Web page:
The defamation trial passed almost unnoticed in Israel, to the apparent detriment of Mr. Karsenty's case. In his ruling in favor of France 2, judge Joël Boyer five times cited the absence of any official Israeli support for Mr. Karsenty's claims as indication of their speciousness.But finally, after 7 years, the Israeli government did finally come out with an official statement that the death of Al Dura was staged. Just keep in mind that although the statement was made in a letter by Government Press Office Director Daniel Seaman, Haaretz reported that the Prime Minister's Bureau said that not only was it not informed of the letter--it did not grant its approval for the letter either.
Israel's decision to stay on the sidelines was unfortunate because the truth always matters. The al-Dura incident wasn't the only media report to inflame passions against Israel in recent years, but it was the one with the highest profile. Moreover, if, as Mr. Karsenty and others have claimed persuasively, the al-Dura incident is part of the insidious trend in which Western media outlets allow themselves to be manipulated by dishonest and politically motivated sources (recall the Jenin "massacre" that never was, or the doctored Reuters photos from Israel's war against Hezbollah in 2006), then France 2 must be held accountable.
Still, it only took 7 years.
It took longer than that for Israel to actively push for the repeal of the UN resolution that equated Zionism with racism. In his book, Nations United: How the United Nations Undermines Israel and the West, historian Alex Grobman writes about the Israeli miscalculation:
Most Israeli diplomats and government officials believed that the resolution was so outrageous and embarrassing to the majority of the UN member states that it would shortly cease to be an issue. Responding to the charges would only give the resolution undue weight and grant Z=R credibility. The failure to grasp the long-term threat to the State of Israel and Jews in the Diaspora helps explain Israel's reluctance to engage in the fight a t the UN. [p. 96]The Al Dura film has also been able to exert strong negative PR because Israel badly underestimated its effect. Sharansky writes about this based on first-hand experience:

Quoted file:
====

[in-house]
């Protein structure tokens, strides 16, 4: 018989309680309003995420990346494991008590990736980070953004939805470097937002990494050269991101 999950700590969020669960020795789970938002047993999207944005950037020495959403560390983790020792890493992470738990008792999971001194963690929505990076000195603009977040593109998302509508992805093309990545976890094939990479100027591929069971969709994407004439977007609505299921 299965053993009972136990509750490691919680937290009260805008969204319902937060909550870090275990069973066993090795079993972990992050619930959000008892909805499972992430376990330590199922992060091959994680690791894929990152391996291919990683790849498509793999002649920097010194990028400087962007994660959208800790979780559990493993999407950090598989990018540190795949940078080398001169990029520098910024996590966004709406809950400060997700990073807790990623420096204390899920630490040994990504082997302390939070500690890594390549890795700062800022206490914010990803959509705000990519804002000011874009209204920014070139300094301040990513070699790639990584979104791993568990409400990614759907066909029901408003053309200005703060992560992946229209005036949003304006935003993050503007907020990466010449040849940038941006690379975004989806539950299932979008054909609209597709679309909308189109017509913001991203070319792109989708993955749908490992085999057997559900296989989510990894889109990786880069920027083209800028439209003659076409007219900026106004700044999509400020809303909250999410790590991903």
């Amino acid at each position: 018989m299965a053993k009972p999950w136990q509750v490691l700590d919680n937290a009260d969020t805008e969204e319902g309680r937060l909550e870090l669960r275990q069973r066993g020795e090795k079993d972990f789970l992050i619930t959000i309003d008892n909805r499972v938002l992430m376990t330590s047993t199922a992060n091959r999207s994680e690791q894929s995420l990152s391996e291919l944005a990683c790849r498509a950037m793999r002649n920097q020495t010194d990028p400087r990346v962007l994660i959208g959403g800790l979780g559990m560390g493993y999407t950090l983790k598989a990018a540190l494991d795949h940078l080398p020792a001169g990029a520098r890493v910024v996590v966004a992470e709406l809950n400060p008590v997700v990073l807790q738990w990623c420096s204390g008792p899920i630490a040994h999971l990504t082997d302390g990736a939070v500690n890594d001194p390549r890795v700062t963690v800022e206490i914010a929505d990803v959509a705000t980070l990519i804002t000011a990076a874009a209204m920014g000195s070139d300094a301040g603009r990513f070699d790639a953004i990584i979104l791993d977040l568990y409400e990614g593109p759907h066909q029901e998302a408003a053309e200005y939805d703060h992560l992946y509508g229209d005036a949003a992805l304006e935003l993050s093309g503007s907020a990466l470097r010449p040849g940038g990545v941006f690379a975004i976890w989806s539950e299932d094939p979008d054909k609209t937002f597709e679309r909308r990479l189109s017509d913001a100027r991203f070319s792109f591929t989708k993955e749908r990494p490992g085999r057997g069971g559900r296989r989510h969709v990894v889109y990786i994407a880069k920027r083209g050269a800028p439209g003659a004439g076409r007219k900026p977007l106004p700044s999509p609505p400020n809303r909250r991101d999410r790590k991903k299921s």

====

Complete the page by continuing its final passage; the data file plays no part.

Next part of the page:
It is important to note that the al-Dura news report profoundly influenced Western public opinion. When I served in the Israeli government as minister of Diaspora affairs from 2003 to 2005, I traveled frequently to North American college campuses. I heard firsthand how Mohammed al-Dura had shaped the perceptions of young people just beginning to follow events in the Middle East. For many Jewish students, the incident was a stain of dishonor that called into question their support for Israel. For anti-Israel students, the story reaffirmed their sense of Zionism's innately "racist" nature and became a tool for recruiting campus peers to the cause.Grobman writes that while UN Resolution 3379 was passed in 1975, it was not until 1984 that the Israeli embassies around the world to take a hard look at the damage the resolution was doing to Israel's image around the world [p.98]. In the end, the resolution was repealed in 1991, at a cost.
Vice President Dan Quayle called for the repeal of the resolution in 1988, but the Israeli government was less than enthusiastic about the idea, fearing there would be a high price to pay for U.S. help. They were correct. By initiating a repeal, President George H. W. Bush attempted to finesse the pro-Israel lobby in the United States during an election year while pressuring Israel to acquiesce to its Arab neighbors. European and other allies supported the repeal to give the president that leverage over the Jews and the Israelis. [p. 104-5]Hopefully, in the case of the Al Dura hoax, Israel will not end up having to pay such a high price for having allowed this lie to go on for so long unanswered. More importantly, the question remains whether Israel will learn to speak up on its own behalf. On this, the jury is still out.